Graduate Theses & Dissertations

Relationship Between Precarious Employment, Behaviour Addictions and Substance Use Among Canadian Young Adults
This thesis utilized a unique data-set, the Quinte Longitudinal Survey, to explore relationships among precarious employment and a range of mental health problems in a representative sample of Ontario young adults. Study 1 focused on various behavioural addictions (such as problem gambling, video gaming, internet use, exercise, compulsive shopping, and sex) and precarious employment. The results showed that precariously employed men were preoccupied with gambling and sex while their female counterparts preferred shopping. Gambling and excessive shopping diminished over time while excessive sexual practices increased. Study 2 focused on the association between precarious employment and substance abuse (such as tobacco, alcohol, cannabis, hallucinogens, stimulants, and other substances). The results showed that men used cannabis more than women, and the non-precarious employed group abused alcohol more than individuals in the precarious group. This research has implications for both health care professionals and intervention program developers when working with young adults in precarious jobs. Author Keywords: Behaviour Addictions, Precarious Employment, Substance Abuse, Young Adults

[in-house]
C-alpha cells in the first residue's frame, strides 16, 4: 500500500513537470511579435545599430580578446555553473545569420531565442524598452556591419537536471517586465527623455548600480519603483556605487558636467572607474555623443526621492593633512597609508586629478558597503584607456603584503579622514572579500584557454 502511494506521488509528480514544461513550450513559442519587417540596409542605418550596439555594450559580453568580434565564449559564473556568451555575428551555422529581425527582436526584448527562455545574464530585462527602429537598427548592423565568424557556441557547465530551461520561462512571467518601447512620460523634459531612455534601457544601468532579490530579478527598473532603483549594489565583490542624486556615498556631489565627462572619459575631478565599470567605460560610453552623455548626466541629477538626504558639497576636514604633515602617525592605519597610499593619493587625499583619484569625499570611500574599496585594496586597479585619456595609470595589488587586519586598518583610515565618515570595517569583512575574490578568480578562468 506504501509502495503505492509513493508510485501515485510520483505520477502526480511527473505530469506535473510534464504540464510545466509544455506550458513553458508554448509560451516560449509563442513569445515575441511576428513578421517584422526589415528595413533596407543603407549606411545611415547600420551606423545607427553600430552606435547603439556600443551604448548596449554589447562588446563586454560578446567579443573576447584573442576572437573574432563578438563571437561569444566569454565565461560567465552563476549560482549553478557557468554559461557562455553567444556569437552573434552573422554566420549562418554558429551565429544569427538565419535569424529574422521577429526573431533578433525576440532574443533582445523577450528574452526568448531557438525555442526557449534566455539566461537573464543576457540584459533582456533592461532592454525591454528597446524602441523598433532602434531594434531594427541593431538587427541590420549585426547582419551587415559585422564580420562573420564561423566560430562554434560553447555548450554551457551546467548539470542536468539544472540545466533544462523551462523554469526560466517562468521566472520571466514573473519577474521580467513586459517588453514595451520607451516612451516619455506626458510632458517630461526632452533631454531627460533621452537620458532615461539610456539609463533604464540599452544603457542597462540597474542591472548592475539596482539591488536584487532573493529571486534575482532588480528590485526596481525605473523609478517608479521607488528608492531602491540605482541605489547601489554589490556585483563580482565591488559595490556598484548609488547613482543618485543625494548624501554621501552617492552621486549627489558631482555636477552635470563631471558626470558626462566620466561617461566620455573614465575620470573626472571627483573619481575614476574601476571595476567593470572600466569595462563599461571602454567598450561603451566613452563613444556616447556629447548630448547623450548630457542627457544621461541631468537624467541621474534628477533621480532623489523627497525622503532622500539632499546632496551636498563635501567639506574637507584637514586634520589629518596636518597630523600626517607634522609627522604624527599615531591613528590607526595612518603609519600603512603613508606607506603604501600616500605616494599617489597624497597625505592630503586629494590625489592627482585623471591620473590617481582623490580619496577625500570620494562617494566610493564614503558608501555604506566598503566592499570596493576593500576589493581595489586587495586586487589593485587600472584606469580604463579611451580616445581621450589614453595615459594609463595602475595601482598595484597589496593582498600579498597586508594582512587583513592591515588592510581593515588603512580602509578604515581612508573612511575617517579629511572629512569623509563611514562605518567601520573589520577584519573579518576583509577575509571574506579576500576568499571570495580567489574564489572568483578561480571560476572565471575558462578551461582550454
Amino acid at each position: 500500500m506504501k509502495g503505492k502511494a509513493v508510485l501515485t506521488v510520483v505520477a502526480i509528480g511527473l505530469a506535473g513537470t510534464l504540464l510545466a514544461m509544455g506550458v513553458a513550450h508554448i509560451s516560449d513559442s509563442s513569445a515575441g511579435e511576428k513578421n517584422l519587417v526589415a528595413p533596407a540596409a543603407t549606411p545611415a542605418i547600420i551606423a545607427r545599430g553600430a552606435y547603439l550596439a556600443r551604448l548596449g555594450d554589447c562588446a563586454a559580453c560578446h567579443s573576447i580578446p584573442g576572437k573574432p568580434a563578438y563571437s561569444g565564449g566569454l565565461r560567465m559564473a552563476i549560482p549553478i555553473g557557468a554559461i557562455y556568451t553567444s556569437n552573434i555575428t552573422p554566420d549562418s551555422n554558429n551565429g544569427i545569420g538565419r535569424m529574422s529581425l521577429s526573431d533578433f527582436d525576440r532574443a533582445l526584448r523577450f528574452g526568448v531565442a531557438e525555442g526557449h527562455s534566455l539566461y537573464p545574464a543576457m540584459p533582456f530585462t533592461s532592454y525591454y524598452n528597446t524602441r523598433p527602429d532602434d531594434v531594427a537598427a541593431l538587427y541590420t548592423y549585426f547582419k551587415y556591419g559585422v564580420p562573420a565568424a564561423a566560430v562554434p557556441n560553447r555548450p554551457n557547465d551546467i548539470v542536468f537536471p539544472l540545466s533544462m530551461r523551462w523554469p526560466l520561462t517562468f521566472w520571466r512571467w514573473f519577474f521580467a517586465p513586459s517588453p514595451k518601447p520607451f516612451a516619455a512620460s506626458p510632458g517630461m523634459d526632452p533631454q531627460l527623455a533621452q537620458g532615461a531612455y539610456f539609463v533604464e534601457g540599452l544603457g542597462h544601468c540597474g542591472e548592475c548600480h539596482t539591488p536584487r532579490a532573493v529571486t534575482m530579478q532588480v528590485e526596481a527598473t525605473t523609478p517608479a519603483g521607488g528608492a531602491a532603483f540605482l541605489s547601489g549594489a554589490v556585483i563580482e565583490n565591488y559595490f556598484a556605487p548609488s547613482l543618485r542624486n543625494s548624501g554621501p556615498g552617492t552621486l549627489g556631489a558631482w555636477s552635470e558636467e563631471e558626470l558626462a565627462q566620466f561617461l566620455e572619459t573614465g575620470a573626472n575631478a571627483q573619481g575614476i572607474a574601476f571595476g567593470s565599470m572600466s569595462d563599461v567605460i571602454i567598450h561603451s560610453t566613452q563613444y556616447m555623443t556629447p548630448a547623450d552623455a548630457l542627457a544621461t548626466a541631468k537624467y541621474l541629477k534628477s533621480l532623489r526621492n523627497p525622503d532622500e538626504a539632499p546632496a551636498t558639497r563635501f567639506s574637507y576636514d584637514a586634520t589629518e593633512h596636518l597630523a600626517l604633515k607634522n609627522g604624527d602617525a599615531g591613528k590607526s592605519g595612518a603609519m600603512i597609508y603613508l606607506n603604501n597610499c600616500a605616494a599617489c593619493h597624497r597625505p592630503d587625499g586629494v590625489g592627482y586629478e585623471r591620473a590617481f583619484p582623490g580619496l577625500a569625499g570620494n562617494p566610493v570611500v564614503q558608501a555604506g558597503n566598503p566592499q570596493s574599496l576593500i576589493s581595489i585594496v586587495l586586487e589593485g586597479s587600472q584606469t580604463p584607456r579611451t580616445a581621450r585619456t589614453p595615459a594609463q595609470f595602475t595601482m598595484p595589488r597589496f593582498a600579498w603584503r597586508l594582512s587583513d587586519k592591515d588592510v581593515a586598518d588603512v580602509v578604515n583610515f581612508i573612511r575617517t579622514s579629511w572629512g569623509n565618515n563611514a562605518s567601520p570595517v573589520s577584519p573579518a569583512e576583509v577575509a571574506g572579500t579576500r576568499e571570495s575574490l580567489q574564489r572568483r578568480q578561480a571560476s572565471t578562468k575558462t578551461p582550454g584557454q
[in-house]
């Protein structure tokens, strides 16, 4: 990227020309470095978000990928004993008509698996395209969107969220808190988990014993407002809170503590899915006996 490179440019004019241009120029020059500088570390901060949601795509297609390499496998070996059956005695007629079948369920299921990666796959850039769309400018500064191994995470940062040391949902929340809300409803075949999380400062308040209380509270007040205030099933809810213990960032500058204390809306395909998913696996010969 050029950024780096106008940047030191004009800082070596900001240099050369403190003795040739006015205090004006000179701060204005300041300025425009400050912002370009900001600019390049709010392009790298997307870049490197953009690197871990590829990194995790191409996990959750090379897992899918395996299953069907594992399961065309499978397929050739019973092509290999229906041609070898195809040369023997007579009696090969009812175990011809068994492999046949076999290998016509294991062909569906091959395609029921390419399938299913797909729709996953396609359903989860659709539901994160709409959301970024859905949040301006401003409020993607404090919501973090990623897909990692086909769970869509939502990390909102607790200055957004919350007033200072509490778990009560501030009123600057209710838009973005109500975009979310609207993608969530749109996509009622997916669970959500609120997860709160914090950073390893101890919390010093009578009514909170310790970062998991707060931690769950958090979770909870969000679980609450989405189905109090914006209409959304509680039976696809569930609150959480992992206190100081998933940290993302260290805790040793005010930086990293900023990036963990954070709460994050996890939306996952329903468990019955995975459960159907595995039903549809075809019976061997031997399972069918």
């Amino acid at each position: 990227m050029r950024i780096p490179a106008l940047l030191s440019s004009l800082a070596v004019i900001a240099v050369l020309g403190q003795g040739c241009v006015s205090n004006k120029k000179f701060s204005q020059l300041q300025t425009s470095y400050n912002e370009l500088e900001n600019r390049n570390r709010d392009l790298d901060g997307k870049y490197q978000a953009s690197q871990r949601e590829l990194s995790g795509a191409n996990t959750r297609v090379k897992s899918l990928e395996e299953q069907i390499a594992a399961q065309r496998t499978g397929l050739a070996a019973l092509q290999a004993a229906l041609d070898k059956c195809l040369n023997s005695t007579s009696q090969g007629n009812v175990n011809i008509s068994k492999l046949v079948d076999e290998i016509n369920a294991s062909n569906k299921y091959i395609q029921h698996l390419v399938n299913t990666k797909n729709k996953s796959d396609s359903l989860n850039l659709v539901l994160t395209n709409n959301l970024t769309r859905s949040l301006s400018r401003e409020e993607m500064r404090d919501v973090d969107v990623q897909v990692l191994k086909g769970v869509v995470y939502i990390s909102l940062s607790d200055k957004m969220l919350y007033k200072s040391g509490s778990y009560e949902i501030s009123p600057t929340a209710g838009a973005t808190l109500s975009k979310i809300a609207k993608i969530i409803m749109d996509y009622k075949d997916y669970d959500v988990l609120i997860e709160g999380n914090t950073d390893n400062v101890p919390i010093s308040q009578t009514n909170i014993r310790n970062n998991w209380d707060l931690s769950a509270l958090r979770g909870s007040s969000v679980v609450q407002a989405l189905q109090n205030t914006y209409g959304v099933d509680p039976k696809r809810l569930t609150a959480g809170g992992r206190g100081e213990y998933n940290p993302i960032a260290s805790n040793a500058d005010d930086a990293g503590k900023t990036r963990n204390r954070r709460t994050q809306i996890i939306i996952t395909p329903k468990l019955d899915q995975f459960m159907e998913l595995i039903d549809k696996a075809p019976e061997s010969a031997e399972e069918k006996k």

Search Our Digital Collections

Query

Enabled Filters

  • (-) ≠ Farell
  • (-) ≠ Bell
  • (-) = Applied Modeling and Quantitative Methods
  • (-) = Trent University Graduate Thesis Collection
  • (-) ≠ Avusuglo
  • (-) = Ansah

Filter Results

Date

2010 - 2020
(decades)
Specify date range: Show
Format: 2020/01/27

Last Name (Other)

Degree

Subject (Topic)